I had thought that after Mama passed I’d simply revert to my preferred style of cookery. But, I couldn’t. For weeks, I couldn’t face the stove. The burnt matches from the last breakfast she had made for herself – the electronic ignition on the stove had given out years ago – lingered in the spoon rest for quite a while. I would buy the ingredients – eggs, mushrooms and cheese for omelettes and fritatta; beef broth, parmesan and arborio rice for risotto; whole wheat flours for bread – and they would sit in the cupboard. Fresh fruits and vegetables, so enticing in the store, sat forlornly in their bowl or refrigerator drawer until they were past their prime and had to be discarded into the compost heap. I found myself eating out for breakfast, lunch and dinner instead because I simply couldn’t face that stove.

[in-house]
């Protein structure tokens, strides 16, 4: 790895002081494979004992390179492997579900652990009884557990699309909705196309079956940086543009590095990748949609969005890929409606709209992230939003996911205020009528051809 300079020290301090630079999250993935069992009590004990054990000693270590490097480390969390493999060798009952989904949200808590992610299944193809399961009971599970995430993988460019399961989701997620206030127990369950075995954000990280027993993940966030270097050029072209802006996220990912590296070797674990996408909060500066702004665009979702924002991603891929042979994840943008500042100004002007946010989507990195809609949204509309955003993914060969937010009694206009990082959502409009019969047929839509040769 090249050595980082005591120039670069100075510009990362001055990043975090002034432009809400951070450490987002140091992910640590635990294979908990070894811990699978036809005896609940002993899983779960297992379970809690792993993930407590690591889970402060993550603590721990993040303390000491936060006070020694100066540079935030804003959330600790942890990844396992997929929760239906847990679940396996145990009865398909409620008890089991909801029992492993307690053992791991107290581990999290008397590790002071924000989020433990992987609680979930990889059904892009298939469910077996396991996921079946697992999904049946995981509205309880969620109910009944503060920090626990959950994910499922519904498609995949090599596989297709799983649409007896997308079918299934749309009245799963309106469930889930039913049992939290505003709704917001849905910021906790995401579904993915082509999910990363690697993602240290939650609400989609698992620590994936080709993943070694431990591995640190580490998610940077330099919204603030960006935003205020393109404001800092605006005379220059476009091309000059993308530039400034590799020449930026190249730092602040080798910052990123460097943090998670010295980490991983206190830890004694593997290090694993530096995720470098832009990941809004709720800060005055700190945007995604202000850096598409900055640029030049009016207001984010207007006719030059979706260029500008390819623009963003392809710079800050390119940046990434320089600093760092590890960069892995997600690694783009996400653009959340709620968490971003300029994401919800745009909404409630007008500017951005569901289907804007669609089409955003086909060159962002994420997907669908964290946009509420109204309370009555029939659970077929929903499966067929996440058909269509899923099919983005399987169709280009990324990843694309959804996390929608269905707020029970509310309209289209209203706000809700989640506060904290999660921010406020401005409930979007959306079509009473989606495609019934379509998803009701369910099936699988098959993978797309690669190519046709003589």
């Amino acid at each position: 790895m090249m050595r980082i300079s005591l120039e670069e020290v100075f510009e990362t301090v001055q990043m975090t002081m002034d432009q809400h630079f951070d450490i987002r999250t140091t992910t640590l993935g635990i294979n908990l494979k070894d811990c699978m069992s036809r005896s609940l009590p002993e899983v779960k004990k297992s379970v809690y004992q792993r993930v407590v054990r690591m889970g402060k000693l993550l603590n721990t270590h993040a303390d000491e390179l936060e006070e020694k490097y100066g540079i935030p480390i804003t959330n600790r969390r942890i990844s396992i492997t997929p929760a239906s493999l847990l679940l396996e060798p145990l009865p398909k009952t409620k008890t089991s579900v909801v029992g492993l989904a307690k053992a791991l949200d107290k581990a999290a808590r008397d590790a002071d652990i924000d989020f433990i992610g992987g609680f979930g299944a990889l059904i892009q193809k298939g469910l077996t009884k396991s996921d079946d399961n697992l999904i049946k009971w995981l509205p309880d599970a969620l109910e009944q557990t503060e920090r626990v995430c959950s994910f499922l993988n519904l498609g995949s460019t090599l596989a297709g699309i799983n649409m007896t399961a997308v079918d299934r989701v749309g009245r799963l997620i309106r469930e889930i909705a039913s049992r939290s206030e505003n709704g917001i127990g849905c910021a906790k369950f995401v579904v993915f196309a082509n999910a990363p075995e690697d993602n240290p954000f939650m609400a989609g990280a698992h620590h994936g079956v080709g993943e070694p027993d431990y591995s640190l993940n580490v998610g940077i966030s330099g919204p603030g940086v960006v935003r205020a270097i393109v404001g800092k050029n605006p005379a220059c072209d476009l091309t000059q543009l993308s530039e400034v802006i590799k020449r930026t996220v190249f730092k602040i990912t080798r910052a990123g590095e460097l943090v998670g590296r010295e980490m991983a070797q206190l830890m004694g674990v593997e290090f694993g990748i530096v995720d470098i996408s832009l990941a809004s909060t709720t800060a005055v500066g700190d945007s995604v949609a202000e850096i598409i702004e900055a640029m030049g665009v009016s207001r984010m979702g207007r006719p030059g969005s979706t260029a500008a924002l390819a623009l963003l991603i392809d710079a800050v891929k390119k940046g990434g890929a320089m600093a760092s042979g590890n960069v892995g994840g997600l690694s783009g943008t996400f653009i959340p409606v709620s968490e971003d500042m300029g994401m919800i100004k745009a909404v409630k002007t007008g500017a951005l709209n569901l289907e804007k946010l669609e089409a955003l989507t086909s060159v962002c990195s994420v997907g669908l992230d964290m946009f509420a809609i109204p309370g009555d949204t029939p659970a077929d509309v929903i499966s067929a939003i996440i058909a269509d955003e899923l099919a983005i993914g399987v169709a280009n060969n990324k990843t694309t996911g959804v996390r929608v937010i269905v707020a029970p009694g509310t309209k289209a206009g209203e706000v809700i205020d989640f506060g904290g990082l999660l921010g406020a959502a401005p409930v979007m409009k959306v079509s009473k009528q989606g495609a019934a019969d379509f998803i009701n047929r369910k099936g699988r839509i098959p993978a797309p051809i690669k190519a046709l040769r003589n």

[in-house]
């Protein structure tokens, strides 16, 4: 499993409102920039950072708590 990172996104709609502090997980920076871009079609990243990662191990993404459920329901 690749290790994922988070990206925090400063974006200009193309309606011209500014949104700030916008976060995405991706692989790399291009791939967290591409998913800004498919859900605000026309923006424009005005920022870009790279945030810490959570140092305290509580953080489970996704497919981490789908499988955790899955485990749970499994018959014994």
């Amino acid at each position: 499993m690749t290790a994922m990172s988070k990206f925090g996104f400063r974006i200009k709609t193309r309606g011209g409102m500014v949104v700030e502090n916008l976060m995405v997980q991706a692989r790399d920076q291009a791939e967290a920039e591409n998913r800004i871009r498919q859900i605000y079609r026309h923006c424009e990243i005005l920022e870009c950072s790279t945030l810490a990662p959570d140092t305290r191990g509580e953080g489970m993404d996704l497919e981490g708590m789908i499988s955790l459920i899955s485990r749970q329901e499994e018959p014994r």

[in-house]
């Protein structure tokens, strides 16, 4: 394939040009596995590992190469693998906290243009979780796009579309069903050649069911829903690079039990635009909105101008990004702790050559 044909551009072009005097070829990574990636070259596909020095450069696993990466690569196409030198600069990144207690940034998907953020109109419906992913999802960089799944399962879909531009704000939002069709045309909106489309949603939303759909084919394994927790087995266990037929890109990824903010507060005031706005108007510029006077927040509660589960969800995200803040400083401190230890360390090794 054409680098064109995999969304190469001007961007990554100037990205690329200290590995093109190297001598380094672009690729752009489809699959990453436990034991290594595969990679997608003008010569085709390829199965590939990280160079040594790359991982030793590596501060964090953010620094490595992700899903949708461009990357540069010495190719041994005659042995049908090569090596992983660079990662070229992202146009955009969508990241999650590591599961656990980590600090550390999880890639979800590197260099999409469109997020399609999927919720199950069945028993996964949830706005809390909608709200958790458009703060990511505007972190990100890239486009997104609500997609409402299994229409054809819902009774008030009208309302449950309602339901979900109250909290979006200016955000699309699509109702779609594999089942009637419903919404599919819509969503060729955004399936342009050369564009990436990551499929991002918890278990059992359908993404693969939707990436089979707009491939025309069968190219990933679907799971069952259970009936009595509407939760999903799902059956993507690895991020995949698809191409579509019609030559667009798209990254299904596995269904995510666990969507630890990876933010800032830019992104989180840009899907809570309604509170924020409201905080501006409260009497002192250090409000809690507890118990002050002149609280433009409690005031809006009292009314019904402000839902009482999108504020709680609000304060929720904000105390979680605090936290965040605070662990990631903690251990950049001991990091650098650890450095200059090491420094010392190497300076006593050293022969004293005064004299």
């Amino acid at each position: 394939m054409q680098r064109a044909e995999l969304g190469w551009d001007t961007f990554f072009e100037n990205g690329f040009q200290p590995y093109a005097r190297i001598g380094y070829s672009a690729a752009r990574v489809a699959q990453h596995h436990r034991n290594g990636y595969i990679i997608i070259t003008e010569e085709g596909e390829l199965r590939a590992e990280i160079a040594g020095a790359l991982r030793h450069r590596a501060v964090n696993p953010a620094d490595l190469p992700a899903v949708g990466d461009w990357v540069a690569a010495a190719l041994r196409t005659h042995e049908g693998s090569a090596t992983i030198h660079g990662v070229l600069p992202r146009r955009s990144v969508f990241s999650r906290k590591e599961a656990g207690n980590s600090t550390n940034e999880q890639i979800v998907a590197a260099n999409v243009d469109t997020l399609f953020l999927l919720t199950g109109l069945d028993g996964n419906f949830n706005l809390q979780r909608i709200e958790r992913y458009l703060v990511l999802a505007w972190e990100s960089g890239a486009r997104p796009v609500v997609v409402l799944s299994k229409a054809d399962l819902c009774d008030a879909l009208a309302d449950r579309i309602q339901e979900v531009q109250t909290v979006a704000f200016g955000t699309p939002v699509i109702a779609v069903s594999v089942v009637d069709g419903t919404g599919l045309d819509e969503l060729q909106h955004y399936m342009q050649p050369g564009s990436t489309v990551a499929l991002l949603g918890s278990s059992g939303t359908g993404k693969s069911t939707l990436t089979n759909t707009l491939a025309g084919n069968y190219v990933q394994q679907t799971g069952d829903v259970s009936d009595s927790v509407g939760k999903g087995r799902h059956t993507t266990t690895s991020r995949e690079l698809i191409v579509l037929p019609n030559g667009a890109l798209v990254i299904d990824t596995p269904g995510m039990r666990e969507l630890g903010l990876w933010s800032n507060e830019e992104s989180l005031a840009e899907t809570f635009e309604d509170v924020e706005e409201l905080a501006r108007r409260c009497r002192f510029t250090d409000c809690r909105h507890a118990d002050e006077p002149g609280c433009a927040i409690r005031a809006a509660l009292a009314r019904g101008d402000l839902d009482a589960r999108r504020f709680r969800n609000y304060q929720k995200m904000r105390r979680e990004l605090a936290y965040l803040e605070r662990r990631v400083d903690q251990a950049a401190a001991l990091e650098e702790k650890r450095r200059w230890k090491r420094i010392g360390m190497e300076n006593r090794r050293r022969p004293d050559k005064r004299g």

I took drastic measures: I replaced the stove. It needed replacing, after all. Aside from a few eggs and soups, the new stove sat empty and cold.
Then in April, the bottom fell out. My daughter and her family came for their annual visit and left again. I had scheduled an extra week off from work so I could jump into some of my projects around the Hermitage. I spent it barely getting out of bed long enough to get to the couch and Netflix binge for days at a time. I had stopped moving and the depression rolled over me like an overdue tide. I got absolutely nothing done – even my post here was delayed.